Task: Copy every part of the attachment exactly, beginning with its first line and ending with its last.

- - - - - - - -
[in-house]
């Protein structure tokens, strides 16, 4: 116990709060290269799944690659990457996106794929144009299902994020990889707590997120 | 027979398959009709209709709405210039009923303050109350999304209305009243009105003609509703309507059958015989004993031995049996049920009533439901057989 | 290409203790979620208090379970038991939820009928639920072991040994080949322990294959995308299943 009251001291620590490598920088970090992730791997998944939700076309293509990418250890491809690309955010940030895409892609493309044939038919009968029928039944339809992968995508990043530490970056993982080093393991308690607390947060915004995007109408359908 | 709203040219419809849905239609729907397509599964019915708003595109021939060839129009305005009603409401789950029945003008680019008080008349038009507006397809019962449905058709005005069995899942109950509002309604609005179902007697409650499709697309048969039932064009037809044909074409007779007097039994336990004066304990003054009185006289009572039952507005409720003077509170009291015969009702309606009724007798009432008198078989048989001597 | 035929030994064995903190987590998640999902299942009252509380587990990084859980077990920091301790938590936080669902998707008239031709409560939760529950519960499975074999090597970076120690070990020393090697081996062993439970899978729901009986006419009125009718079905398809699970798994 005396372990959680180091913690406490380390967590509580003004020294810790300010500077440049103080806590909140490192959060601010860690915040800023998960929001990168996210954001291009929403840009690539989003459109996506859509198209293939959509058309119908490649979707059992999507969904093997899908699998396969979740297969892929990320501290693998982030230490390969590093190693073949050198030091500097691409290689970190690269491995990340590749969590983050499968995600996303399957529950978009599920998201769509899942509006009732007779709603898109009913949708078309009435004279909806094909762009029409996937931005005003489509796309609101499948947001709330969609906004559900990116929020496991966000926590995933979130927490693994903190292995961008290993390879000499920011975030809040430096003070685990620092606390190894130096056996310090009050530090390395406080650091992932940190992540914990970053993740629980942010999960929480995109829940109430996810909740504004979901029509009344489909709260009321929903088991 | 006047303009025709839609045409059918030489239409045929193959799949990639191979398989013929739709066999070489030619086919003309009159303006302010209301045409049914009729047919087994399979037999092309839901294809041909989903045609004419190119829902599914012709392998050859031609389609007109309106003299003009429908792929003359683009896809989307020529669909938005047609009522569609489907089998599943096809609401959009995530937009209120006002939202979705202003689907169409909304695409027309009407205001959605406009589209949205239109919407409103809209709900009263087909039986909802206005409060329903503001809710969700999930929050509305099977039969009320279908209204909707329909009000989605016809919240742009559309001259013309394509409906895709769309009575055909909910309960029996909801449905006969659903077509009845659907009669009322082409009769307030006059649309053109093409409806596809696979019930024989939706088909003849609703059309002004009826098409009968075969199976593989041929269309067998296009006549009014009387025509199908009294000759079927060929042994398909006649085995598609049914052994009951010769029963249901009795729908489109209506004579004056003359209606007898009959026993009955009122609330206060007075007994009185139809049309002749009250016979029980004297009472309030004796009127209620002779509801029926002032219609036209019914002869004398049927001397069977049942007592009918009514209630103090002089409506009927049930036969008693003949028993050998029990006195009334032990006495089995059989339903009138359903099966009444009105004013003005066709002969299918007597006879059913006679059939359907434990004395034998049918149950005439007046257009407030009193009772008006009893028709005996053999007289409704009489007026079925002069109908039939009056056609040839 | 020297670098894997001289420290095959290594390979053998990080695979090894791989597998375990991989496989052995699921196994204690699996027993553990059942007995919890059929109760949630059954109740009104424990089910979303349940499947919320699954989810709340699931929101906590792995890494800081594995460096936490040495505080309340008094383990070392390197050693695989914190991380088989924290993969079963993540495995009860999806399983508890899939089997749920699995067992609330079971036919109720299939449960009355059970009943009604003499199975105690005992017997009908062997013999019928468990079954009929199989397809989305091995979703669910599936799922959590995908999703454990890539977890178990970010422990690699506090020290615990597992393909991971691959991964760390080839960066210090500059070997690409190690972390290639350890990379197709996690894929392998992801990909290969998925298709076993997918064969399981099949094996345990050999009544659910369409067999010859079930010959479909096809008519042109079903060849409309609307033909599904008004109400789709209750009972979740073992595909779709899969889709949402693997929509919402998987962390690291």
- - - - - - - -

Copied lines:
[in-house]
């Protein structure tokens, strides 16, 4: 116990709060290269799944690659990457996106794929144009299902994020990889707590997120 | 027979398959009709209709709405210039009923303050109350999304209305009243009105003609509703309507059958015989004993031995049996049920009533439901057989 | 290409203790979620208090379970038991939820009928639920072991040994080949322990294959995308299943 009251001291620590490598920088970090992730791997998944939700076309293509990418250890491809690309955010940030895409892609493309044939038919009968029928039944339809992968995508990043530490970056993982080093393991308690607390947060915004995007109408359908 | 709203040219419809849905239609729907397509599964019915708003595109021939060839129009305005009603409401789950029945003008680019008080008349038009507006397809019962449905058709005005069995899942109950509002309604609005179902007697409650499709697309048969039932064009037809044909074409007779007097039994336990004066304990003054009185006289009572039952507005409720003077509170009291015969009702309606009724007798009432008198078989048989001597 | 035929030994064995903190987590998640999902299942009252509380587990990084859980077990920091301790938590936080669902998707008239031709409560939760529950519960499975074999090597970076120690070990020393090697081996062993439970899978729901009986006419009125009718079905398809699970798994 005396372990959680180091913690406490380390967590509580003004020294810790300010500077440049103080806590909140490192959060601010860690915040800023998960929001990168996210954001291009929403840009690539989003459109996506859509198209293939959509058309119908490649979707059992999507969904093997899908699998396969979740297969892929990320501290693998982030230490390969590093190693073949050198030091500097691409290689970190690269491995990340590749969590983050499968995600996303399957529950978009599920998201769509899942509006009732007779709603898109009913949708078309009435004279909806094909762009029409996937931005005003489509796309609101499948947001709330969609906004559900990116929020496991966000926590995933979130927490693994903190292995961008290993390879000499920011975030809040430096003070685990620092606390190894130096056996310090009050530090390395406080650091992932940190992540914990970053993740629980942010999960929480995109829940109430996810909740504004979901029509009344489909709260009321929903088991 | 006047303009025709839609045409059918030489239409045929193959799949990639191979398989013929739709066999070489030619086919003309009159303006302010209301045409049914009729047919087994399979037999092309839901294809041909989903045609004419190119829902599914012709392998050859031609389609007109309106003299003009429908792929003359683009896809989307020529669909938005047609009522569609489907089998599943096809609401959009995530937009209120006002939202979705202003689907169409909304695409027309009407205001959605406009589209949205239109919407409103809209709900009263087909039986909802206005409060329903503001809710969700999930929050509305099977039969009320279908209204909707329909009000989605016809919240742009559309001259013309394509409906895709769309009575055909909910309960029996909801449905006969659903077509009845659907009669009322082409009769307030006059649309053109093409409806596809696979019930024989939706088909003849609703059309002004009826098409009968075969199976593989041929269309067998296009006549009014009387025509199908009294000759079927060929042994398909006649085995598609049914052994009951010769029963249901009795729908489109209506004579004056003359209606007898009959026993009955009122609330206060007075007994009185139809049309002749009250016979029980004297009472309030004796009127209620002779509801029926002032219609036209019914002869004398049927001397069977049942007592009918009514209630103090002089409506009927049930036969008693003949028993050998029990006195009334032990006495089995059989339903009138359903099966009444009105004013003005066709002969299918007597006879059913006679059939359907434990004395034998049918149950005439007046257009407030009193009772008006009893028709005996053999007289409704009489007026079925002069109908039939009056056609040839 | 020297670098894997001289420290095959290594390979053998990080695979090894791989597998375990991989496989052995699921196994204690699996027993553990059942007995919890059929109760949630059954109740009104424990089910979303349940499947919320699954989810709340699931929101906590792995890494800081594995460096936490040495505080309340008094383990070392390197050693695989914190991380088989924290993969079963993540495995009860999806399983508890899939089997749920699995067992609330079971036919109720299939449960009355059970009943009604003499199975105690005992017997009908062997013999019928468990079954009929199989397809989305091995979703669910599936799922959590995908999703454990890539977890178990970010422990690699506090020290615990597992393909991971691959991964760390080839960066210090500059070997690409190690972390290639350890990379197709996690894929392998992801990909290969998925298709076993997918064969399981099949094996345990050999009544659910369409067999010859079930010959479909096809008519042109079903060849409309609307033909599904008004109400789709209750009972979740073992595909779709899969889709949402693997929509919402998987962390690291």